Films/Theater Reviews — 09 August 2012
ParaNorman: A Movie Review

It’s rarified air for an animated film so apparently geared toward children to so darkly revolve its premise around death. Voiced by the likes of Anna Kendrick, Casey Affleck, and Jeff Garlin, “ParaNorman” follows the story of a young boy named Norman (Kodi Smit-McPhee), ostracized by friends and family members alike as a relative outcast for his one implausible gift: the ability to communicate with the dead. Not necessarily a novel idea, but the premise is one that works as an overarching theme that sends an anti-bullying message to kids, with creative animation to keep adults stimulated for much of the ninety plus minutes.

Much of the film revolves around young Norman Babcock trying to find his way. As a result of his ‘gift,’ he is constantly abused and teased by classmates, but perhaps worst of all he’s ignored by his family, who he so blatantly reveres. By his lonesome, Norman befriends a similar pariah, chubby classmate Neil, and the two instantaneously hit it off based on their similarities. Following the warning of his uncle (John Goodman) prior to his own demise, Norman is deemed the only person in his small town fit to break a curse that is wreaking perpetual havoc everywhere. And as the rest of the townspeople rise up like a lynch mob in an effort to put the curse to rest, Norman knows the futility of their efforts and that with a little reasoning with a vengeful witch, he can make her understand the error of her ways and ultimately become a heroic figure.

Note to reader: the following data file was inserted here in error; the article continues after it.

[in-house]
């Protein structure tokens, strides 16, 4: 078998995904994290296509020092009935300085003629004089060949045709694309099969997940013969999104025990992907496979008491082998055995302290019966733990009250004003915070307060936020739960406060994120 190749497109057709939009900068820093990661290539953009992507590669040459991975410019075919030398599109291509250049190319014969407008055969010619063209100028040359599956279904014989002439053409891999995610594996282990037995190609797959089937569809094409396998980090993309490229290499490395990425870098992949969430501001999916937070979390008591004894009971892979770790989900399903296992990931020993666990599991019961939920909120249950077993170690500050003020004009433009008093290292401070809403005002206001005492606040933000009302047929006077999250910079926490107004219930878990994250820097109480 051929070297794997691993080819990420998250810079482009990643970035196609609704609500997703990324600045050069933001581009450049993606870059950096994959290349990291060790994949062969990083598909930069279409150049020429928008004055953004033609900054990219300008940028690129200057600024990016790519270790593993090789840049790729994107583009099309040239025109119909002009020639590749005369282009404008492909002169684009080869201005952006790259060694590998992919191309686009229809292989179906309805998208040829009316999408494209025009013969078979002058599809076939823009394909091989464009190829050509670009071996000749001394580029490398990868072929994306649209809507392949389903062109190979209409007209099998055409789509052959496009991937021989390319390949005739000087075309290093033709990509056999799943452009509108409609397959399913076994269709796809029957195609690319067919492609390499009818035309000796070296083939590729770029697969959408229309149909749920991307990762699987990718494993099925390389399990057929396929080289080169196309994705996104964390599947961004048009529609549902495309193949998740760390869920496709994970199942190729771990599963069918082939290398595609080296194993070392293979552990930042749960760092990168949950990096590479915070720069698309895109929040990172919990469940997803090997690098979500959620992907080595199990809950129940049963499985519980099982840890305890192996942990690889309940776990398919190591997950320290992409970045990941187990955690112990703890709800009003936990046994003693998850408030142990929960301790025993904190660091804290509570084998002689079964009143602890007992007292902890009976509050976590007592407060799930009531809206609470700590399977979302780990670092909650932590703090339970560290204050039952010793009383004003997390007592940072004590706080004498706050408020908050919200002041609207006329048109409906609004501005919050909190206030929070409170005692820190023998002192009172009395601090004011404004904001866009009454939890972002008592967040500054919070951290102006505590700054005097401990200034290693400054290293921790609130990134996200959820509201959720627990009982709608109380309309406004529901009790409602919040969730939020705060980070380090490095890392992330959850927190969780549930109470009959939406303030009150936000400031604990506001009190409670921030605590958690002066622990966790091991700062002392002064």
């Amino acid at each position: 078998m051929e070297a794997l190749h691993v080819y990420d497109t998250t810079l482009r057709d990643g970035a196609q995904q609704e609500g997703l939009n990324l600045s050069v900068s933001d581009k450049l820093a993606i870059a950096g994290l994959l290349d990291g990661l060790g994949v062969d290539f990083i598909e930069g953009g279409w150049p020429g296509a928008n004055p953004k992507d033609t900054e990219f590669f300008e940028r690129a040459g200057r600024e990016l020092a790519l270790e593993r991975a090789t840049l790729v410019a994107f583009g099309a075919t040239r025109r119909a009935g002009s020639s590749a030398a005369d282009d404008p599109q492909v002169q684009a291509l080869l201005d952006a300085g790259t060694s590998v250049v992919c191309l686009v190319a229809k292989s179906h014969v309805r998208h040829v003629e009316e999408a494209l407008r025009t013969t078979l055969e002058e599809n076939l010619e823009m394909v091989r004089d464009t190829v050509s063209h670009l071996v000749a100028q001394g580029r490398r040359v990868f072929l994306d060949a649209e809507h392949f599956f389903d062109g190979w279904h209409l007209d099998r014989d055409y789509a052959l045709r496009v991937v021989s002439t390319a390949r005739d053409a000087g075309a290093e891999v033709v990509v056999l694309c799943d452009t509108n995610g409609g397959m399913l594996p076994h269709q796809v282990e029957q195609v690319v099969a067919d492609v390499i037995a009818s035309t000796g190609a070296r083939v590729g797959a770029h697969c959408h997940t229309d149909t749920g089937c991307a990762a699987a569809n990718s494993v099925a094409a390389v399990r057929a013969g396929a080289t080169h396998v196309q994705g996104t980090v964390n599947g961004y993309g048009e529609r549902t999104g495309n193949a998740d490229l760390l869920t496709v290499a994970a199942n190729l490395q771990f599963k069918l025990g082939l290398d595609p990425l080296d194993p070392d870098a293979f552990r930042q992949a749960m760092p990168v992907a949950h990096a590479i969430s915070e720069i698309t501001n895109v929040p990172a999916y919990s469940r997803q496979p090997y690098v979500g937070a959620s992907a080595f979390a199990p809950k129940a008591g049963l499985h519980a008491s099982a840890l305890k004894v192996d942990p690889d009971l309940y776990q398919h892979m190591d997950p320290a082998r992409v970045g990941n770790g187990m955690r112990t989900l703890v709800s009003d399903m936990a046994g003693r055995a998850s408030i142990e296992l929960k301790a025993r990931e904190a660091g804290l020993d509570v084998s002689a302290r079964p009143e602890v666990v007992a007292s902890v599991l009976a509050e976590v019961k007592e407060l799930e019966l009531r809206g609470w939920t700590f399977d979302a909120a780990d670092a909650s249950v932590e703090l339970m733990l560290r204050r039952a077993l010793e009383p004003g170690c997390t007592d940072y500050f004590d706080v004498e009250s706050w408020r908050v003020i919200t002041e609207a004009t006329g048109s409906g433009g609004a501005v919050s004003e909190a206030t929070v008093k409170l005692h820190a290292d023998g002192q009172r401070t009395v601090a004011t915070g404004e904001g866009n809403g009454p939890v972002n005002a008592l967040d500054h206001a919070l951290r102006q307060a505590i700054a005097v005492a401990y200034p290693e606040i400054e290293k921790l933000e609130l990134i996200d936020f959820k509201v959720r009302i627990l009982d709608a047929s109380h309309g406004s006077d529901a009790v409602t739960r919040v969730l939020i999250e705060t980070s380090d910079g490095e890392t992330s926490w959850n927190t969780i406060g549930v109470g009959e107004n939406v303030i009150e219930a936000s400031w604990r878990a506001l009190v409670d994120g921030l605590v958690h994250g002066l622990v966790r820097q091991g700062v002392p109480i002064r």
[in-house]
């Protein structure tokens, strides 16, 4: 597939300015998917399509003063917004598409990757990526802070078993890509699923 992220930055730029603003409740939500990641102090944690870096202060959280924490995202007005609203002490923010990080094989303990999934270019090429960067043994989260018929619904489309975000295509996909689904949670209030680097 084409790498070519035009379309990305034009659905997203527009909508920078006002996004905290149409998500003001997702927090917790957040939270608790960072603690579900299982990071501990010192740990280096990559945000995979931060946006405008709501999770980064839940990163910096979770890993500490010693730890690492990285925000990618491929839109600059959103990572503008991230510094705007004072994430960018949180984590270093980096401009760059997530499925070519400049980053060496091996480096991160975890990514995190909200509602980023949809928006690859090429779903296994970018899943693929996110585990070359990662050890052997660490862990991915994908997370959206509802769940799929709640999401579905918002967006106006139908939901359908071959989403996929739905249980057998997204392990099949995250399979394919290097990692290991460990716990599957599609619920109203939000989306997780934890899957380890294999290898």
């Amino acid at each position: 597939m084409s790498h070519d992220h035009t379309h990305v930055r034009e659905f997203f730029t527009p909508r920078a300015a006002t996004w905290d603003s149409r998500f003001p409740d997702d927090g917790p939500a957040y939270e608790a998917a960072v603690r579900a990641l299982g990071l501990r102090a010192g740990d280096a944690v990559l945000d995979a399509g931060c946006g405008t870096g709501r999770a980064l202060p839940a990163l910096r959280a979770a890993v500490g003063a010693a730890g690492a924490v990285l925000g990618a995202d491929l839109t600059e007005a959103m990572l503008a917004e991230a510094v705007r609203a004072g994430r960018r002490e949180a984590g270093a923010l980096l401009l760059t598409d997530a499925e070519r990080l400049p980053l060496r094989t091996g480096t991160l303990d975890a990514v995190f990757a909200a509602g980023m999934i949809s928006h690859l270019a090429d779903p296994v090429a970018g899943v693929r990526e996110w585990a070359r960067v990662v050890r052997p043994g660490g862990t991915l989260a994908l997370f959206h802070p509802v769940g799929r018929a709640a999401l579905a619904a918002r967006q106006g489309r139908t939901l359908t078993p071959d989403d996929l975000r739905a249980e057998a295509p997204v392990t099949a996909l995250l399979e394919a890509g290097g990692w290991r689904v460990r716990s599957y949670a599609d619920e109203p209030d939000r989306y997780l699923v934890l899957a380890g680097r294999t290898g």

While the film’s main characters are relative unknowns, the supporting voices are both familiar and well cast. Jeff Garlin and Leslie Mann make for interesting choices as Norman’s parents, but both play the uninformed, inconsiderate roles well. Similarly, you wouldn’t think that Christopher Mintz-Plasse (Superbad’s McLovin’) would have the chops to be a veritable bully, but the animated work lends itself to the suspension of disbelief and the actor somehow pulls it off. The aforementioned Affleck and Kendrick also capably carry their roles here. Although their star power is likely the film’s drawing card, their voices could have been replaced by virtually any other actors and the movie likely wouldn’t miss a beat.

Even though “ParaNorman,” artistically is an interesting watch because of its unpolished worts-and-all style of stop-motion animation, the film is uniquely gloomy. Despite a series of intentional gaffs and one liners, character killings and haunting villains make this PG title more appropriate for teens rather than children. Although shown in 3D, the effects add little if anything to the final product, making the glasses on your face more of a nuisance than anything else. That said, despite being hidden beneath the impressively produced graphics of the movie, the lingering message taken from the film is a positive one in the face of negativity.

“ParaNorman” is rated PG, starring Anna Kendrick, Casey Affleck, Leslie Mann, and introducing Kodi Smith-McPhee, has a runtime of 93 minutes, and is released in theaters everywhere on Friday, August 17th.

- Jane Van Arsdale

Related Articles


About Author


(0) Readers Comments

Comments are closed.